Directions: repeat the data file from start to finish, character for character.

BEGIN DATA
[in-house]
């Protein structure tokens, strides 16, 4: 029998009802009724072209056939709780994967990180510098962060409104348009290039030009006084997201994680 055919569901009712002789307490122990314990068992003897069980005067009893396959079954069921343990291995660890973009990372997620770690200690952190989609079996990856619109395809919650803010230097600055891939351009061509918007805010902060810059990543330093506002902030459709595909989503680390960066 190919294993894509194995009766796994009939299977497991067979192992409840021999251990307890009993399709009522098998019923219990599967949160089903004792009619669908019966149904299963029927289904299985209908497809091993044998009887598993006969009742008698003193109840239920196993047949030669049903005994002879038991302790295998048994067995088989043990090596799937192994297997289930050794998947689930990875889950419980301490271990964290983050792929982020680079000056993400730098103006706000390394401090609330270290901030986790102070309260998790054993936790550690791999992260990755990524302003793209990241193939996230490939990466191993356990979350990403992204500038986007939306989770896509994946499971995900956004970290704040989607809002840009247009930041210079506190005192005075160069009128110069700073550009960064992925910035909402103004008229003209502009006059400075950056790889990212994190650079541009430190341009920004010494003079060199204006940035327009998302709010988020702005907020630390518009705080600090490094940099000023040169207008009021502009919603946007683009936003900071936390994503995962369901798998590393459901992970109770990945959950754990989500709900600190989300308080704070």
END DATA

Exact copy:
[in-house]
């Protein structure tokens, strides 16, 4: 029998009802009724072209056939709780994967990180510098962060409104348009290039030009006084997201994680 055919569901009712002789307490122990314990068992003897069980005067009893396959079954069921343990291995660890973009990372997620770690200690952190989609079996990856619109395809919650803010230097600055891939351009061509918007805010902060810059990543330093506002902030459709595909989503680390960066 190919294993894509194995009766796994009939299977497991067979192992409840021999251990307890009993399709009522098998019923219990599967949160089903004792009619669908019966149904299963029927289904299985209908497809091993044998009887598993006969009742008698003193109840239920196993047949030669049903005994002879038991302790295998048994067995088989043990090596799937192994297997289930050794998947689930990875889950419980301490271990964290983050792929982020680079000056993400730098103006706000390394401090609330270290901030986790102070309260998790054993936790550690791999992260990755990524302003793209990241193939996230490939990466191993356990979350990403992204500038986007939306989770896509994946499971995900956004970290704040989607809002840009247009930041210079506190005192005075160069009128110069700073550009960064992925910035909402103004008229003209502009006059400075950056790889990212994190650079541009430190341009920004010494003079060199204006940035327009998302709010988020702005907020630390518009705080600090490094940099000023040169207008009021502009919603946007683009936003900071936390994503995962369901798998590393459901992970109770990945959950754990989500709900600190989300308080704070």